James 3:5b-12

There’s a lot of examples given in this passage. First we see the tongue is like a wild fire, consuming and destroying much. Everything else can be right with a person, but if their tongue is unrighteous, they as a whole are unrighteous. Our words are powerful enough to send us to hell.

Second, James compare the tongue to wild animals. While we can tame animals, the tongue never seems to be able to be tamed. In fact, we cannot do it ourselves in our own strength and power.

Lastly, and one of the points I personally find most convicting, James compares the contradictions of our words. We bless God with our mouths and curse those made in His image. Ouch. It is not only hypocrisy to praise God and demean people, but it is also sin. James shows this point in multiple comparisons of fresh and salt water and fruit trees. Completely opposite things cannot cone from the same source. Yet, we may wonder how this makes sense because we have heard other and very likely have ourselves sung worship songs on Sunday then slander our coworkers or family on Monday. Our blessing to God falls flat if we are unrepentant of cursing our neighbor. We are hindered from God so long as we continue in our sins and this includes the sins of our tongue.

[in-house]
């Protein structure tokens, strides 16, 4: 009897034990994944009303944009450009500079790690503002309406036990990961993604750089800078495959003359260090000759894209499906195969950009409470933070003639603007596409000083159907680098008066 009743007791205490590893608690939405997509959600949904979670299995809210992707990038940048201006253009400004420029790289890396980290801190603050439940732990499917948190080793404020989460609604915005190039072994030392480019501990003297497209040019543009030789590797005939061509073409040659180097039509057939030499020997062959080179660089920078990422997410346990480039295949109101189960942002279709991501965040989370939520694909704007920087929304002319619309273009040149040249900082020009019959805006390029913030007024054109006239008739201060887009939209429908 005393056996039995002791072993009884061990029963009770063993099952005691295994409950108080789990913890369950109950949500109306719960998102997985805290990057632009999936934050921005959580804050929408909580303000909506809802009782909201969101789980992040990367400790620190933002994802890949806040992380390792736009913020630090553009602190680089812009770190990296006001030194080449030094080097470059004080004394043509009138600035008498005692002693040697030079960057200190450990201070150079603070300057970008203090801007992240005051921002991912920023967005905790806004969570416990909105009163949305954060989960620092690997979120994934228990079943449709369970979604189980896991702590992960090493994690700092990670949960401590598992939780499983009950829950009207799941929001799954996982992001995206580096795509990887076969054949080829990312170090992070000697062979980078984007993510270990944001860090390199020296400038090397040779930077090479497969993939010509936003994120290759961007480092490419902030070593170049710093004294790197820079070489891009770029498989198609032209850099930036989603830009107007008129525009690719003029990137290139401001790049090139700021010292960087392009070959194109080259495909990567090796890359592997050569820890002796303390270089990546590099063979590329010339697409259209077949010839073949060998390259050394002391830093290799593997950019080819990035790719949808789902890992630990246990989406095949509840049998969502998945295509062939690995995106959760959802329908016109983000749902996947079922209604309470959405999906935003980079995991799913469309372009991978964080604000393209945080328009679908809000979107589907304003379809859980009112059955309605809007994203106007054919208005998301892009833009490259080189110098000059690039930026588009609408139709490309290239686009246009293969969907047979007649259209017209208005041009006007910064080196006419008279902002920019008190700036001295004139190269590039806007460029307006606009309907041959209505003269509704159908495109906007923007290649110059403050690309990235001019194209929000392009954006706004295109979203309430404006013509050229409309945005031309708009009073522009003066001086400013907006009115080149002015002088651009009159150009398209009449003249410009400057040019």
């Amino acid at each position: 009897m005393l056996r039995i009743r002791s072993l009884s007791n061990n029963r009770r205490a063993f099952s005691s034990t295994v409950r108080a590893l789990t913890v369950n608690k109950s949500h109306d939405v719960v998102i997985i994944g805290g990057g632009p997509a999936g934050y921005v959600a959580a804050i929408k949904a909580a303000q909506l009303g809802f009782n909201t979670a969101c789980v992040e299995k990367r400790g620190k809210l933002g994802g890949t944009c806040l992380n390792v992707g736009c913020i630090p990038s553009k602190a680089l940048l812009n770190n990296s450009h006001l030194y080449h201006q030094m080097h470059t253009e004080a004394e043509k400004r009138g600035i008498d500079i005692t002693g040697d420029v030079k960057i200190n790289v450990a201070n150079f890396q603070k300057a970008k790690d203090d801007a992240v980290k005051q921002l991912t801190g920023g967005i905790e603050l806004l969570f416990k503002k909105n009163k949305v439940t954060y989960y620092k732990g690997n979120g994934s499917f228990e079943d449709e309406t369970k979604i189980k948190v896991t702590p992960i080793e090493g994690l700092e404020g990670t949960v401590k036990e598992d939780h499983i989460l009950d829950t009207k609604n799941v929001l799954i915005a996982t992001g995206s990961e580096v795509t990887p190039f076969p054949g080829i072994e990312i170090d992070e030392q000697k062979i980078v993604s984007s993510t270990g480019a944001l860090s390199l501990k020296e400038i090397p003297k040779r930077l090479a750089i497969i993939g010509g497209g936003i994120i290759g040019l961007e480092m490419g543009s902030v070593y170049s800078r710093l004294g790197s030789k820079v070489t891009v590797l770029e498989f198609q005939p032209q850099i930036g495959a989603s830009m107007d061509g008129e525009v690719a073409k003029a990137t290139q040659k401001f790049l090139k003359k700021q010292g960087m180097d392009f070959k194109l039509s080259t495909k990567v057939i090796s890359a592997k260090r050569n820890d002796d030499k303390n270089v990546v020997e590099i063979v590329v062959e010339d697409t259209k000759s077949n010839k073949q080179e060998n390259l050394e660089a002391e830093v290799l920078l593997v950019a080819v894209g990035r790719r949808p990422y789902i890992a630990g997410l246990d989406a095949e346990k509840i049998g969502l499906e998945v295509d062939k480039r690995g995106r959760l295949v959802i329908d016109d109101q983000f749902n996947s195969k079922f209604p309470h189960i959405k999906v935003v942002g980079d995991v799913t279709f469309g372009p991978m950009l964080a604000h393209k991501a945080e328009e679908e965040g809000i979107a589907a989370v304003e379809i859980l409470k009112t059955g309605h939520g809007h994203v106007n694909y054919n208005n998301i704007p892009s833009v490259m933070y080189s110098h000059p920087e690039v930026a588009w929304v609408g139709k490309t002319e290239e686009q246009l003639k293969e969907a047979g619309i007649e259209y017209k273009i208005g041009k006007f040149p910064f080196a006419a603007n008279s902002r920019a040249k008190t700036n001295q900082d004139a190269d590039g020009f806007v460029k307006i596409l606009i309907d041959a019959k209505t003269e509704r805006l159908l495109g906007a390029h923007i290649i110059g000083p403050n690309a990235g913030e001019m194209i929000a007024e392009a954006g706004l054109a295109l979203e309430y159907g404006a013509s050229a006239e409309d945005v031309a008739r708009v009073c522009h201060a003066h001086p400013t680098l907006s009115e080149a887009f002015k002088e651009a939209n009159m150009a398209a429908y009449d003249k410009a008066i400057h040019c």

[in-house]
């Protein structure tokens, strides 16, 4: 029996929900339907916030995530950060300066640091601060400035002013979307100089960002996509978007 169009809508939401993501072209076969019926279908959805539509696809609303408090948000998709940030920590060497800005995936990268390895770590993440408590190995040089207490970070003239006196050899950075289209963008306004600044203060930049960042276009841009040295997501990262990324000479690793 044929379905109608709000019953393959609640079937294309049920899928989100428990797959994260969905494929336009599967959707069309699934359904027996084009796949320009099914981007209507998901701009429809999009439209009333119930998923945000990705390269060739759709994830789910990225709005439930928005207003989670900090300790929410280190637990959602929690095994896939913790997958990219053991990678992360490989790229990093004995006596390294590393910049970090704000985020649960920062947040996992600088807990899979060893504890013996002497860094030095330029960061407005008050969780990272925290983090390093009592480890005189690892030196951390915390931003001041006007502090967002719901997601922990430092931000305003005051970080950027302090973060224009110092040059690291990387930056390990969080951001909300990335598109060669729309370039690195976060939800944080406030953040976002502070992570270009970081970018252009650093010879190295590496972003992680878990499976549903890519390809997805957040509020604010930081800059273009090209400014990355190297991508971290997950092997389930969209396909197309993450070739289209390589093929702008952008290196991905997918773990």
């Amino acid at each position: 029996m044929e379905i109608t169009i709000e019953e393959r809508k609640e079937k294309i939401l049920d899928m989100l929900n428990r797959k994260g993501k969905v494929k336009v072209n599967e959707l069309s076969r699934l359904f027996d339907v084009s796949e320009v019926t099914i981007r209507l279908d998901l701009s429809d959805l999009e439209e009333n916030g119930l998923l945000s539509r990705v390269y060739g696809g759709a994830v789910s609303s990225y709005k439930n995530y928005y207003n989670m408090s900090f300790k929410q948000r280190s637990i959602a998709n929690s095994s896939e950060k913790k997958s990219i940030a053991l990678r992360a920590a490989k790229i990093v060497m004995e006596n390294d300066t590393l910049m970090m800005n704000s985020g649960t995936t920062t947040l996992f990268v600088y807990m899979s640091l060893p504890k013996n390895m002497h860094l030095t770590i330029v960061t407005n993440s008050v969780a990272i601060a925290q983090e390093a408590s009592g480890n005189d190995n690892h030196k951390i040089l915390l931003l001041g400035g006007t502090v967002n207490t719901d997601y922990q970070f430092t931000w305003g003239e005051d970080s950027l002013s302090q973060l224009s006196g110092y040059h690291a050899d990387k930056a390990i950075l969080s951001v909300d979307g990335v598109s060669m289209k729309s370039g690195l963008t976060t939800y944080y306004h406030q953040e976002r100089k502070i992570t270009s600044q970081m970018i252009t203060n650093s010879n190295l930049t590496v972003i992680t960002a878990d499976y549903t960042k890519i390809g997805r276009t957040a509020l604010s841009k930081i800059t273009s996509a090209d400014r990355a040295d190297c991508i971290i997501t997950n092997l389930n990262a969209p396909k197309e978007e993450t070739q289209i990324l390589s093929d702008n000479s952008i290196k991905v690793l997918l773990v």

So who can tame the tongue? Who can change it so it only speaks blessing? Who can quench it’s flames? Only God has the power to do this. The One who created us is the One who holds the key to changing us. If we attempt to clean up our mouths without Him, we can work all our lives with no result. But if we let the Holy Spirit take hold of us, we can have consistent, life-giving, tamed tongues.


Our words guide our whole body. If we can measure them and speak with godly wisdom, we will keep ourselves from sin. But we can’t do this on our own. We need to put the Holy Spirit in the pilot seat of their life and not withhold their mouths from Him. This is vital for each of us to ward off sin, but it is all the more imperative for those who teach. Surely we will answer for every careless word. I personally already have enough that I have had to repent of, and I continually pray that I will get out of my own way so I do not continue to add to that count.